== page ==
Two Momofuku Ssäm Bar alums have teamed up on an exciting, new tasting menu pop-up that’s running in the East Village through the end of this month. Nudibranch, located at 130 First Avenue, at St. Marks Place, is a collaboration between chefs Victor Xia and Jeff Kim, and the first solo project for the duo.
Kim and Xia met working at Ssäm Bar several years ago, and teamed up on Nudibranch last year to create a menu that paid homage to all the kitchens they’ve cooked in around the city as well as the food they love eating everyday. While the menu incorporates several Asian ingredients in various dishes, the chefs don’t want that to be the defining factor of the project. “We hate the term Asian fusion or pan-Asian,” says Xia. “That is how a lot of people just want to describe food like this. But if you look at the menu you won’t really be able to tie it down to any particular cuisine. Not having to label it is something we really enjoy.”
To that effect, the duo has created menu items like the shaoxing mushrooms. In it, Kim says he uses whatever fresh mushrooms he can find that day at the market, including king oyster mushrooms and maitakes most recently. The mushrooms are then caramelized in a pan along with Chinese Shaoxing wine, aromatics including garlic, a little bit of heavy cream, and then topped with an egg yolk, a handful of chopped chives, and served with a side of Japanese milk bread. “I love cooking with Shaoxing wine and this is a great way to highlight that.”
The soba alla bottarga is influenced by both Japanese and Italian food, says Xia. Bottarga — a salted, cured fish roe — is used in cuisines all over the world, but Xia says this dish draws inspiration from pasta dishes in southern Italy and soba noodle dishes in Japan, where bottarga is shaved on top. Nudibranch’s version also features garlic breadcrumbs and shiro dashi.
For dessert, there’s a pear rosette that’s a take on the Scandinavian rosette cookies and similar to American funnel cakes. In Nudibranch’s iteration, the fried dough takes center stage along with a pear compote, a crème diplomat, and raw, sliced pears on top. “We did a lot of research and techniques with this dish, but in the end decided the simpler the better,” says Xia. “It kind of reminds us of a snowflake,” adds Kim.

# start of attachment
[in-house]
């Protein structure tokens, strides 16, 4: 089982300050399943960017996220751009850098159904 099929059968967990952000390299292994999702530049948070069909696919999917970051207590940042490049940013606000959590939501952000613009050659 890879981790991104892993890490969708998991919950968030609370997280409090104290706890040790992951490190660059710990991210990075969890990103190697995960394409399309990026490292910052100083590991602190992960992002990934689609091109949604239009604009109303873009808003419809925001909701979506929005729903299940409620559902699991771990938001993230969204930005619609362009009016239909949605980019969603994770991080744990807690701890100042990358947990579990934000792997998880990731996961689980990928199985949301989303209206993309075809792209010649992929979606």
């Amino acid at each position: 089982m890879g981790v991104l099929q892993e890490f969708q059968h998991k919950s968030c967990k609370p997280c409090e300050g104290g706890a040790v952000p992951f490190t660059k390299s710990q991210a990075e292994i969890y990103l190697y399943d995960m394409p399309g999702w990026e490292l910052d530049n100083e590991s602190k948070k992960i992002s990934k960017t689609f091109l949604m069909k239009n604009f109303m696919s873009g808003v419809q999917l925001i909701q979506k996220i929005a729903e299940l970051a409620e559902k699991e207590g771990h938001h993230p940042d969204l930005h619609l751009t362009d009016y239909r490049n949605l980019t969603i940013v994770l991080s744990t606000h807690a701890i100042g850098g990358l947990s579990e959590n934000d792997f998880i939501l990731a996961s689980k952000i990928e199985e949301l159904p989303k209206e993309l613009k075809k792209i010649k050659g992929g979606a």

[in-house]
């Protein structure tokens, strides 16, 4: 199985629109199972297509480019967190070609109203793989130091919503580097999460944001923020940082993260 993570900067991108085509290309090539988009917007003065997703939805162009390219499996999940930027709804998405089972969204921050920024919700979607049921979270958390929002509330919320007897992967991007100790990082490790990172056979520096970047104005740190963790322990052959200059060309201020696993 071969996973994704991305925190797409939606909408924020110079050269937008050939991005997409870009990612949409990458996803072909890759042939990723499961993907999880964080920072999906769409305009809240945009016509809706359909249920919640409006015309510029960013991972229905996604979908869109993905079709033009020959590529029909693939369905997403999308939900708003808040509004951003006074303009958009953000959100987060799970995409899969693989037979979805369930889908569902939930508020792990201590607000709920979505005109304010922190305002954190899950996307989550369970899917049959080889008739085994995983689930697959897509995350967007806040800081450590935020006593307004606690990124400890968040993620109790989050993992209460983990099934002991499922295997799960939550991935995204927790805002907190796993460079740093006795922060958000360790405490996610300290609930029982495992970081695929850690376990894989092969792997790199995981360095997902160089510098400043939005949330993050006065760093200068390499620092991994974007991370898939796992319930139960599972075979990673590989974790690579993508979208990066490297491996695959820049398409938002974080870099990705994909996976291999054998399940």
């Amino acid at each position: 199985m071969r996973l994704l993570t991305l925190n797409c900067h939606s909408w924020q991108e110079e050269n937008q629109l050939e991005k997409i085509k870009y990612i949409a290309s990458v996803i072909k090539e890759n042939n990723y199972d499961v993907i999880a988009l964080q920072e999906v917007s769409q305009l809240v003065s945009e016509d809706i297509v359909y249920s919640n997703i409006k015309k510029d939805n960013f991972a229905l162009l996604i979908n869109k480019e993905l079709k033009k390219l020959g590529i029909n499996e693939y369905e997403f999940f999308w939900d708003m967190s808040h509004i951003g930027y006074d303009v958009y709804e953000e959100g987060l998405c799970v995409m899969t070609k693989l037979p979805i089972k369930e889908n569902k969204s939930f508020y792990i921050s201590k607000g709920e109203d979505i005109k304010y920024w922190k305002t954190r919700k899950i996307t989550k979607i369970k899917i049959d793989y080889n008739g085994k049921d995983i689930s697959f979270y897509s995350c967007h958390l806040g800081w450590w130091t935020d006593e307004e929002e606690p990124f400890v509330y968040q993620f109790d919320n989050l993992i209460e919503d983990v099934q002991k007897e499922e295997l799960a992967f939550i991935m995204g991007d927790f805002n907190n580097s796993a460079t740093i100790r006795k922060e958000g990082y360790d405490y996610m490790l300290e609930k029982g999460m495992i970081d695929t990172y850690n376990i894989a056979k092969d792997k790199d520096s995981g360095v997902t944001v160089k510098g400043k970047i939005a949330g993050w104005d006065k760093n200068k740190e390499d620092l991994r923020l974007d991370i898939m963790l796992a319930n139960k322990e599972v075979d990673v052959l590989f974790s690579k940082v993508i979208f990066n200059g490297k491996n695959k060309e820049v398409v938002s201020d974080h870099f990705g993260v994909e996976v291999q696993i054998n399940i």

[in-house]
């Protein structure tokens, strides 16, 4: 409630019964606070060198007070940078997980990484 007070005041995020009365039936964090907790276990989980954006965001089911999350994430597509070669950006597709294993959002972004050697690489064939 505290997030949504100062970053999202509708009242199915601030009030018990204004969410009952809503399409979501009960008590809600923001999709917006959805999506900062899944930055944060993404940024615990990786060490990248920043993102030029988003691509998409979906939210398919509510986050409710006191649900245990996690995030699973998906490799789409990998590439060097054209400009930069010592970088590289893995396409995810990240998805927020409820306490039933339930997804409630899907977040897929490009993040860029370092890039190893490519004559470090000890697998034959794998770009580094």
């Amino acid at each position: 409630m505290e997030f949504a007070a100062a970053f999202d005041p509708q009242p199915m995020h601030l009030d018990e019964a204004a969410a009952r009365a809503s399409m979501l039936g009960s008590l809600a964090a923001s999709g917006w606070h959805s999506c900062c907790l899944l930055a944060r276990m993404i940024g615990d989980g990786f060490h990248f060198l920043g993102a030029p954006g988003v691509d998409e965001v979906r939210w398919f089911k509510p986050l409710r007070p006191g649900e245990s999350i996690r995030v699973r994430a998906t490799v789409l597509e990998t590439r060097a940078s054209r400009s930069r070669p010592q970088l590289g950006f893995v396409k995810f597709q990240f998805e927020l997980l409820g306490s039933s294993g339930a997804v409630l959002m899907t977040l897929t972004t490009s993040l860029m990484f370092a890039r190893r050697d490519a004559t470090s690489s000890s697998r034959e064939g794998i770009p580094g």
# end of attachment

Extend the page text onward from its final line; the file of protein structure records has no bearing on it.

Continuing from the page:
Dishes on the menu may change from time to time depending on what ingredients the duo might find at the market, but as of now, the tasting menu is priced at $65 per person and includes at least six courses. Nudibranch offers two seatings — at 6 and 9 p.m., respectively — from Thursdays through Sundays, and up to eight people can be accommodated at each seating. Tables are spaced out six feet apart, and Nudibranch typically seats about two to three parties at a time, according to Xia and Kim.
The pop-up is now into its third week. Xia and Kim have temporarily taken over the space of Taiwanese restaurant Nightmarket, which has essentially shuttered. Xia was running the restaurant prior to the pandemic, but now the restaurant is only intermittently open for takeout during the day, while Nudibranch takes over the space at night.
Xia and Kim met several years ago while working at Momofuku Ssäm Bar. Xia was working in the kitchen and Kim worked as a busser. Kim says working at the David Chang restaurant inspired him to get into cooking and he went on to work at places like the Michelin-starred El Celler de Can Roca, in Spain, Eleven Madison Park, and at Flatiron Korean restaurant Jua, which was his last job before the pandemic-related shutdown. The friends reconnected last summer after Kim had been laid off from his job at Jua due to the pandemic, and the duo decided they wanted to branch out on their own.
In the lead up to the pop-up’s debut, Xia and Kim hosted a one-night only event at the East Village restaurant back in November last year, but the closure of indoor dining in early December put a halt to their plans. They used the time to further experiment with recipes, and fine tune their menu, they say, and with indoor dining’s return on February 12, they were ready to resume service.
Xia and Kim handle everything at the pop-up including prep, cooking, and serving. Diners are asked to arrive 10 minutes prior to their seating for temperature checks and to share information for contact tracing. The duo also encourages diners to stick to a two-hour dining window, which allows them to clean and sanitize the restaurant before a second seating each evening. Xia and Kim say they are aware of the risks of indoor dining — the Centers for Disease Control and Prevention still lists eating indoors at restaurants among the highest risk activities right now — but they believe they’ve taken all the adequate precautions and say they’re following the lead of other restaurants in the city that have opened their dining rooms.
For now, they’re just focussed on getting through the end of this month. With the constantly shifting guidelines around restaurant openings and closings in New York, Xia and Kim say the pop-up format is ideal because it allows for a lot of flexibility. The goal, however, is to continue the pop-up, whether at this location, or a different one, and to eventually open up a permanent establishment. “Right now we are just playing it week by week,” says Xia. “We want to find something that best suits what we are trying to accomplish.”